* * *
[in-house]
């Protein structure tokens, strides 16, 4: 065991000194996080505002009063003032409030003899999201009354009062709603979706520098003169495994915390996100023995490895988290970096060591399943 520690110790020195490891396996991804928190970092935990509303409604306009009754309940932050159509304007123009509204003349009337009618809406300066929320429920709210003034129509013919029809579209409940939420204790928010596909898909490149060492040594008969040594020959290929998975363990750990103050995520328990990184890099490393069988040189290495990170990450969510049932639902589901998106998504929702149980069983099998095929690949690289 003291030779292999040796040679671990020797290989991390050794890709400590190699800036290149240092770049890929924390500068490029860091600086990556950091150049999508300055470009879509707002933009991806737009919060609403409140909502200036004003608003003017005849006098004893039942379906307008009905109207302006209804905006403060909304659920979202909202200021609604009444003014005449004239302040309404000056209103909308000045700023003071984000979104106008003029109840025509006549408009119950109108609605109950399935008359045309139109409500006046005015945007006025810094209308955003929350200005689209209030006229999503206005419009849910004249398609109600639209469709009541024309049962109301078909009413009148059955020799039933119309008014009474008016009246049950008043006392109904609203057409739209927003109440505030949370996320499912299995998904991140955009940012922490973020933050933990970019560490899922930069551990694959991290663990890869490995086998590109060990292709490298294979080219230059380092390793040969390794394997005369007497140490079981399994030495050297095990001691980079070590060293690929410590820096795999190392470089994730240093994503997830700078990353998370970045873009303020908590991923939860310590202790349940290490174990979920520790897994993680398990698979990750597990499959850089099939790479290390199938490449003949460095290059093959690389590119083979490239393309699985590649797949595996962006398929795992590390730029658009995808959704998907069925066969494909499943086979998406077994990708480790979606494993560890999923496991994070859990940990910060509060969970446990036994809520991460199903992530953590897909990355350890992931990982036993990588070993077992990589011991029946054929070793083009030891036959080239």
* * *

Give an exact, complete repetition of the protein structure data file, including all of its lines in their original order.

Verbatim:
[in-house]
């Protein structure tokens, strides 16, 4: 065991000194996080505002009063003032409030003899999201009354009062709603979706520098003169495994915390996100023995490895988290970096060591399943 520690110790020195490891396996991804928190970092935990509303409604306009009754309940932050159509304007123009509204003349009337009618809406300066929320429920709210003034129509013919029809579209409940939420204790928010596909898909490149060492040594008969040594020959290929998975363990750990103050995520328990990184890099490393069988040189290495990170990450969510049932639902589901998106998504929702149980069983099998095929690949690289 003291030779292999040796040679671990020797290989991390050794890709400590190699800036290149240092770049890929924390500068490029860091600086990556950091150049999508300055470009879509707002933009991806737009919060609403409140909502200036004003608003003017005849006098004893039942379906307008009905109207302006209804905006403060909304659920979202909202200021609604009444003014005449004239302040309404000056209103909308000045700023003071984000979104106008003029109840025509006549408009119950109108609605109950399935008359045309139109409500006046005015945007006025810094209308955003929350200005689209209030006229999503206005419009849910004249398609109600639209469709009541024309049962109301078909009413009148059955020799039933119309008014009474008016009246049950008043006392109904609203057409739209927003109440505030949370996320499912299995998904991140955009940012922490973020933050933990970019560490899922930069551990694959991290663990890869490995086998590109060990292709490298294979080219230059380092390793040969390794394997005369007497140490079981399994030495050297095990001691980079070590060293690929410590820096795999190392470089994730240093994503997830700078990353998370970045873009303020908590991923939860310590202790349940290490174990979920520790897994993680398990698979990750597990499959850089099939790479290390199938490449003949460095290059093959690389590119083979490239393309699985590649797949595996962006398929795992590390730029658009995808959704998907069925066969494909499943086979998406077994990708480790979606494993560890999923496991994070859990940990910060509060969970446990036994809520991460199903992530953590897909990355350890992931990982036993990588070993077992990589011991029946054929070793083009030891036959080239």